On newsstands 12 June.
Thirty years ago, explosive body parts were what the directors of Alien and Scanners had in common. But while Ridley Scott reaches for the stars with his ‘origin of everything’ epic Prometheus, David Cronenberg has gone the other way, shrinking his universe to the inside of a limousine in Cosmopolis.
The latter was a star attraction – and one of a cavalcade of auto-themed works – at this years Cannes Film Festival, from which our editor Nick James and Geoff Andrew report. And while that round-up looks forward to 20 films that’ll be coming the way of our arthouse screens over the next 12 months, we’re also looking back this month: over the careers of the late, great Japanese director Shindo Kaneto and the redoubtable Hollywood comedienne Shirley MacLaine, to Hugh Hudson’s 1980s epic Revolution and to the greatest of all British silents, Hitchcock’s Blackmail.
• Cover feature: A WOMB WITH A VIEW
With his new ﬁlm Cosmopolis, largely conﬁned to the interior of a stretch limo, David Cronenberg has transformed Don DeLillo’s 2003 zeitgeist novel into something altogether stranger. The director talks to Jonathan Romney
• CRUISE CONTROL
Despite a cavalcade of car, road and even caravan movies, this year’s Cannes seemed to be stuck in neutral, finds Nick James
+ Geoff Andrew pays his respects to Michael Haneke’s Amour, and other cinematic responses to death
• PROMETHEUS UNBOUND
Whether or not it’s officially billed as a prequel, Ridley Scott’s Prometheus will inevitably be seen in the light of his 1979 ﬁlm Alien. Kim Newman unravels the connections
• WORKING WITH HITCH
Writing a score for the restored version of Alfred Hitchcock’s last silent ﬁlm, 1929’s Blackmail, gave composer Neil Brand new insight into the master’s techniques
• IN THE LINE OF FIRE
Hugh Hudson’s 1985 epic Revolution became a byword for the hubris of the British ﬁlm industry in the big-spending Goldcrest era. But, he tells Jack Watkins, a new director’s cut has finally done it justice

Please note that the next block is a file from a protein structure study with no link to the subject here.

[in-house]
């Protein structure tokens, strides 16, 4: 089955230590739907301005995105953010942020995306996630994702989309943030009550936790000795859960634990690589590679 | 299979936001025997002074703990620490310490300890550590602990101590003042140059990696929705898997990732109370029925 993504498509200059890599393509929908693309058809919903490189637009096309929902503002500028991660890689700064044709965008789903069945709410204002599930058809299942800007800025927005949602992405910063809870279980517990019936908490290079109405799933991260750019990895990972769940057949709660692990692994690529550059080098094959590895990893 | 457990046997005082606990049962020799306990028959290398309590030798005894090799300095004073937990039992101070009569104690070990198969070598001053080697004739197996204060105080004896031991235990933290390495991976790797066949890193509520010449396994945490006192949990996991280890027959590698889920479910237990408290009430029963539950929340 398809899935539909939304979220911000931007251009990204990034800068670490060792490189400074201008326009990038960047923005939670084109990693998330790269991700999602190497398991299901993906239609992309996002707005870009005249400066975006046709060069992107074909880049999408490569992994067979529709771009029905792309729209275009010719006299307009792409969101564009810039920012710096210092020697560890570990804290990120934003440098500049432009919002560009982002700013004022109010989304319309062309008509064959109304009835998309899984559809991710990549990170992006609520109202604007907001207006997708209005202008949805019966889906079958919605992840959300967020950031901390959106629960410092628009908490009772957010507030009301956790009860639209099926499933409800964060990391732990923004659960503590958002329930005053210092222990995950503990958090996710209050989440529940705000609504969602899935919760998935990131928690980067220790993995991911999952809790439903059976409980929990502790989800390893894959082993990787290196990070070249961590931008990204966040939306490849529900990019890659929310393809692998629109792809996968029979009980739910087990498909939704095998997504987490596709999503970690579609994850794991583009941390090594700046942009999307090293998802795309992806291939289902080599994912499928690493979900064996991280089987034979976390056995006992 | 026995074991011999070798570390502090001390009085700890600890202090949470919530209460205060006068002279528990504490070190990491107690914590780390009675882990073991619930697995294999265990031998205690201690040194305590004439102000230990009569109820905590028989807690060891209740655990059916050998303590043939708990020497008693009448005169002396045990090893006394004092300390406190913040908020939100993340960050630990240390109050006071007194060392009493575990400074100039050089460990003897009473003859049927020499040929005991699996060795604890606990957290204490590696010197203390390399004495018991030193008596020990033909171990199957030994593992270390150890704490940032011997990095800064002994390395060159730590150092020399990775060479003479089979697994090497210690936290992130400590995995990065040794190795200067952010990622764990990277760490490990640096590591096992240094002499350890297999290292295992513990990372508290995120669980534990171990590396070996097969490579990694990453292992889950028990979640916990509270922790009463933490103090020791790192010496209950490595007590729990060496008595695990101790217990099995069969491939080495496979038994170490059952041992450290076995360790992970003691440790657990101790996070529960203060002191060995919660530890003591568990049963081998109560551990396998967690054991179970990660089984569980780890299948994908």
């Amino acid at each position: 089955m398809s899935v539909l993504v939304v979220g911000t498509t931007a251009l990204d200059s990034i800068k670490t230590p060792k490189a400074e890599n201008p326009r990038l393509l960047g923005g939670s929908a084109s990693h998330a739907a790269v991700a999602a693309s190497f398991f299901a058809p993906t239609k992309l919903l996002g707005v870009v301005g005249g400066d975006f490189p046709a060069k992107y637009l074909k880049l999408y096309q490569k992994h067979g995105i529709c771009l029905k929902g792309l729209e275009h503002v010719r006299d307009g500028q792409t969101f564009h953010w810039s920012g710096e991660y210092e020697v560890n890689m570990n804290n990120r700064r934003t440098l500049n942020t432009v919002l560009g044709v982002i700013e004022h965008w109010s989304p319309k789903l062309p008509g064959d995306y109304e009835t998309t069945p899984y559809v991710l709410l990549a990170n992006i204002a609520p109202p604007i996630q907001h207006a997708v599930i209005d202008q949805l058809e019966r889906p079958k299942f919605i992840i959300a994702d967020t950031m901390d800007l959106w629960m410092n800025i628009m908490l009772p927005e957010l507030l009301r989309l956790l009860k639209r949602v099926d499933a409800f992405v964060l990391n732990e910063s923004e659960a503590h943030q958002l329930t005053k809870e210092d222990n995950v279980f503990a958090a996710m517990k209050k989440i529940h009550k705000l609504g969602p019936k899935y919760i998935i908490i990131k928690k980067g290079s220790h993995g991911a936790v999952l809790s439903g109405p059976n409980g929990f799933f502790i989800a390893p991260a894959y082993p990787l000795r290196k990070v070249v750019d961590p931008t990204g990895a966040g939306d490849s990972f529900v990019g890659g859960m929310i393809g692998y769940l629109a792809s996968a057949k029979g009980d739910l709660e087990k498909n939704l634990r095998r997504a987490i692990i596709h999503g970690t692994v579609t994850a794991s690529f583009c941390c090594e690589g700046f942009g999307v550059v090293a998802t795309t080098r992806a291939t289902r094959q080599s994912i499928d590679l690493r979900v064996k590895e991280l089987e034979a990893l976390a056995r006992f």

• CLASSICAL VIRTUES
Japanese director Shindo Kaneto, fêted for his ghost classic Onibaba, died in May at the age of 100. To mark a BFI season, Alexander Jacoby pays tribute to him and his frequent collaborator Yoshimura Kozaburo
• A DAME FOR ALL SEASONS
Over half a century in the public eye, Shirley MacLaine may have spread her eccentric charm thin, but in a handful of roles she is unforgettable, says Dan Callahan
Nick Bradshaw talks to director Penny Woolcock about scouring the archives for From the Sea to the Land Beyond
Kieron Corless reports from the Oberhausen Short Film Festival
Charles Gant on how The Raid broke out of the fanboy ghetto
Ryan Gilbey salutes the comic genius of Elaine May and A New Leaf
Nick Roddick finds an installation inspired by Hangover Square takes him to the heart of ﬁlm theory
FILM OF THE MONTH
With its enigmatic tale of a stranger shaking up a small town on the fringes of Turkey, Kosmos confirms Reha Erdem as a director of mysterious vision, whose characters move beyond language. By Trevor Johnston.
+ 39 other film releases reviewed
James Bell raises a glass to two Billy Wilder classics
Michael Atkinson rediscovers the Czech New Wave
Tim Lucas celebrates the studio movie John Cassavetes disowned
+ 18 other releases reviewed
Michael Brooke is absorbed by a comprehensive study of Hitchcock’s penultimate ﬁlm Frenzy
Kim Newman is tantalised by Ken Russell’s unproduced Dracula
Tony Rayns appreciates a wide-ranging dictionary of Japanese cinema
Jez Stewart savours a guide to the unsung art of animation layout
Subscribe and get a free BFi DVD!
On newsstands 12 June.